For a critical text perspective, study notes from men like R.C. Sproul and J.I. Packer are the highlight of the RSB. For a traditional or Textus Receptus priority perspective, the RHSB offers just as fantastic study notes from men like Ian Goligher and Joel Beeke. I personally prefer the RSB for the critical text perspective, as well as the technological and digital resources that come with it.
There are many great study Bibles out there, and many will run to them due to popularity. No matter what you get, there will be things to digest and to spit out; the author of the study notes is not inspired.
Must have for everyone:
- Institutes of the Christian Religion by John Calvin
Pick one of the following to purchase, but aim to read/borrow them all:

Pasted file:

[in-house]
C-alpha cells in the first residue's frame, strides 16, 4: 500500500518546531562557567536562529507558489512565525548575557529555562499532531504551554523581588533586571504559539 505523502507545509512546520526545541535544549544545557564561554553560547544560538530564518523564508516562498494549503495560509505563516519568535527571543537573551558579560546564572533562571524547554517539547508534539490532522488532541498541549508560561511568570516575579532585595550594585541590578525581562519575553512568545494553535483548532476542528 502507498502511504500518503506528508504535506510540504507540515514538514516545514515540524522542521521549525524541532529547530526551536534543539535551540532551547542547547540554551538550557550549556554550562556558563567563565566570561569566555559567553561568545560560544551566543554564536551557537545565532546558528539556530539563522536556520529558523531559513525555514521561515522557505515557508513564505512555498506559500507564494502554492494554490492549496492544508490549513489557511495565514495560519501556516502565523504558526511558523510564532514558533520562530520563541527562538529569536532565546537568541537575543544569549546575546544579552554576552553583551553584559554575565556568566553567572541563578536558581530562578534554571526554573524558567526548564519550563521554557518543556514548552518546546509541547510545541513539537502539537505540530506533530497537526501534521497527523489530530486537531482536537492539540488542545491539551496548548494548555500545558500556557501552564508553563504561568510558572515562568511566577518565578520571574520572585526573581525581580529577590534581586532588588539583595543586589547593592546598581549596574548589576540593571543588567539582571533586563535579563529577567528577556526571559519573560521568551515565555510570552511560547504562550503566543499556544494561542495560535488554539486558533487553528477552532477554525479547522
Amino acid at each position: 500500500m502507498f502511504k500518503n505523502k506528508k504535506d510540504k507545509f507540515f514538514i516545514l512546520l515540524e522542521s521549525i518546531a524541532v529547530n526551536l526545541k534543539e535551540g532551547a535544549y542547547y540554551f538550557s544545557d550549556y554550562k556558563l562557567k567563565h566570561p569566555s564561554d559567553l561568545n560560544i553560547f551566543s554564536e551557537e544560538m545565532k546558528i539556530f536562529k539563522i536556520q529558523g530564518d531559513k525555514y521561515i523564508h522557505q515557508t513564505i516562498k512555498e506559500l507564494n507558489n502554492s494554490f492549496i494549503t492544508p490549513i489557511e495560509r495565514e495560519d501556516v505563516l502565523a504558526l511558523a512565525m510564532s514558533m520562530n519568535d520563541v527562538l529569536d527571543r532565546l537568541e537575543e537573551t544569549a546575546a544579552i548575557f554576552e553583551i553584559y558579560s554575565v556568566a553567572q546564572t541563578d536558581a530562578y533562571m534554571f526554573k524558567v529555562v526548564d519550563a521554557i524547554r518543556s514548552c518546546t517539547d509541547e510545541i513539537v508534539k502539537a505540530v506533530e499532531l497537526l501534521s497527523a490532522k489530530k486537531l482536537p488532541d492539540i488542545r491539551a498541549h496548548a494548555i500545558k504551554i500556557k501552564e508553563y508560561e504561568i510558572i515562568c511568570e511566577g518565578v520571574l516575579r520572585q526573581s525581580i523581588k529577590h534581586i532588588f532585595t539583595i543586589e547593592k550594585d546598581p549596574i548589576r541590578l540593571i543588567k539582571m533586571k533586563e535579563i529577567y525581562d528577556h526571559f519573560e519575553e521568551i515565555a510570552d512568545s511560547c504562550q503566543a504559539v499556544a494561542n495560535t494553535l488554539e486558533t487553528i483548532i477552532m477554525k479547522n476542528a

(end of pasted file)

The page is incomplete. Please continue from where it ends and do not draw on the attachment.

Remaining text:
- Institutes of Elenctic Theology by Francis Turretin
- Systematic Theology by Charles Hodge
- Reformed Dogmatics by Herman Bavinck
- Systematic Theology by Louis Berkhof
- The Christian Faith by Michael Horton
- Systematic Theology by John Frame
Additional systematic for us Baptists:
- Abstract of Systematic Theology by James P. Boyce
I know this is a lot; however, one of the first things you need to get used to is how many books you will read as a Reformed person. Also keep in mind that Systematic Theologies are references. Feel free to read these books straight through if you please, but I find it much more helpful to wait until I have a question, look it up in the systematic theology section of my personal library, and read the section or chapter pertaining to the issue I am having.